Plan Decenal outlined the following goals:
- Raising the Educational Level of the General Population: increasing school attendance, reducing illiteracy, expanding adult education, and developing programs for informal learning.
- Increasing the Quality of Education: promoting innovation in education, compensating for the low socioeconomic level of students, bettering the living conditions of teachers, bettering the physical and pedagogical environment of the classroom, and raising the quality of the educational process.
- Strengthening Educational Technology: promoting scientific and technological innovation, introducing the use of computers, expanding and bettering educational techniques, creating new technical careers, and establishing new technical schools.
- Decentralizing the Educational System: modernizing the administrative system, encouraging the use of administrative meetings, and institutionalizing and standardizing the decision-making process.
- Strengthening Community Ties to the School System: encouraging reciprocity between school and community, strengthening parent-teacher associations, and bringing the secular world into the classroom.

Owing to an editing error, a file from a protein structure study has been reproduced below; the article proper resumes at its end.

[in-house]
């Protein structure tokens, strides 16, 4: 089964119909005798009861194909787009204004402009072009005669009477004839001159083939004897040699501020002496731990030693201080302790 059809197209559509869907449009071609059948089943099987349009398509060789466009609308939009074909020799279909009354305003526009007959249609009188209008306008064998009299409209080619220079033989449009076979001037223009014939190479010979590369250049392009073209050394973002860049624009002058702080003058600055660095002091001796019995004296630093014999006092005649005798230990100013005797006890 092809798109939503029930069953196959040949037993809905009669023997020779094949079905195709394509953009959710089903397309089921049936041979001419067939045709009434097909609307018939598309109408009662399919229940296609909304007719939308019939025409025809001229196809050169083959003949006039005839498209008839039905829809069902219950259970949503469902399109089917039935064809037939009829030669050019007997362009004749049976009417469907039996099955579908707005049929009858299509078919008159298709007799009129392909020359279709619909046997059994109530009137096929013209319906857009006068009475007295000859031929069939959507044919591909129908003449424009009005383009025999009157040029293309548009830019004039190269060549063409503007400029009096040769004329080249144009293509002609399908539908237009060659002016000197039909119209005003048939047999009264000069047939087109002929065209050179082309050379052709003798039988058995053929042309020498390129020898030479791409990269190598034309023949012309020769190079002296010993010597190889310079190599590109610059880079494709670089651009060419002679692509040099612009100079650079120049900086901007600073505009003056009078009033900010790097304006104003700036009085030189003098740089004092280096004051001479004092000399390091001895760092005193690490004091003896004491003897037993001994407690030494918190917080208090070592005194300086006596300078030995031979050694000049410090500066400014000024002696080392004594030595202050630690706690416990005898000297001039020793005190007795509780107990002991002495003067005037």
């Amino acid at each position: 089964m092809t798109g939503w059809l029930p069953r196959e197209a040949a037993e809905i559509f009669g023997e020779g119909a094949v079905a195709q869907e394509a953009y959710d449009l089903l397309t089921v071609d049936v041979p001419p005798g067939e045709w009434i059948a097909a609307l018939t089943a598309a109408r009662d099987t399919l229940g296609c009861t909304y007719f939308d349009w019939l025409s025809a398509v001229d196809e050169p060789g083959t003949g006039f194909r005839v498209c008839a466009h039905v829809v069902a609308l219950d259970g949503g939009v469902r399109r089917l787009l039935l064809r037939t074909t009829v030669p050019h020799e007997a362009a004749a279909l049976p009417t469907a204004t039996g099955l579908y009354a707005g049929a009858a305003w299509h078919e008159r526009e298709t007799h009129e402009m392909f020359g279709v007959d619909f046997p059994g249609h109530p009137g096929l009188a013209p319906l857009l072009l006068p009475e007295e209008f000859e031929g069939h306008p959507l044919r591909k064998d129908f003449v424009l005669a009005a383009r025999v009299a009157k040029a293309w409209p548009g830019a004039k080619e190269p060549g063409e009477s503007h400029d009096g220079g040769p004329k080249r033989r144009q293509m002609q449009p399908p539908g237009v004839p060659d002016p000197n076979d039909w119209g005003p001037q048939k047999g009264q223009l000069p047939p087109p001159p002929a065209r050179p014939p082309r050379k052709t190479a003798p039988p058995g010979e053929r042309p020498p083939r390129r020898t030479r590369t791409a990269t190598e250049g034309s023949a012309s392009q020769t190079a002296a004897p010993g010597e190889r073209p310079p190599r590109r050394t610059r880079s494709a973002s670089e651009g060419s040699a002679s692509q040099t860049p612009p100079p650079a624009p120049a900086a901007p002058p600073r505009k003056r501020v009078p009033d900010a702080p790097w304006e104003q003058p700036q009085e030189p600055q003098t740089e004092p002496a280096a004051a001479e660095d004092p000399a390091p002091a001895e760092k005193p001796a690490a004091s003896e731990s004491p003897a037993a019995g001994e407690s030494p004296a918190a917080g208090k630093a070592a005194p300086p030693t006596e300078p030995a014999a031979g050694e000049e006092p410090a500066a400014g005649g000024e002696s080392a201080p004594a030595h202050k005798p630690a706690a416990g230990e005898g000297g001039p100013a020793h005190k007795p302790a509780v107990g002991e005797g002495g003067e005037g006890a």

- Increase the Investment in Education: by 1998, have use of 16 percent of the national budget for education; by 2001, have use of 25 percent of the national budget.
Organizational work continued throughout 1989 to 1990, when the commission Nacional del Plan Decenal (National 10-Year Plan) was formed through an alliance of SEEBAC (the Dominican Department of Education, later renamed SEEC), EDUCA, ADP (the teachers' union), the regional UNDP, and Plan Educativo, a Santo Domingo-based group of educators and industrialists. These groups worked both at the executive level of planning through use of chosen representatives and more extensively in the national consultas (consulting groups) that were to be developed for expanding and promoting the plan.
The system of consultas incorporated more than 100 institutions and involved more than 50,000 individuals. They were organized at five levels: open advising, institutional advising, national advising, internal advising, and regional advising. By 1993, through the process of the consultas, more than 100 organizations were officially listed as participants in the formulation of the Plan Decenal.
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Education Encyclopedia - StateUniversity.comGlobal Education ReferenceDominican Republic - History Background, Consititutional Legal Foundations, Educational System—overview, Preprimary Primary Education, Secondary Education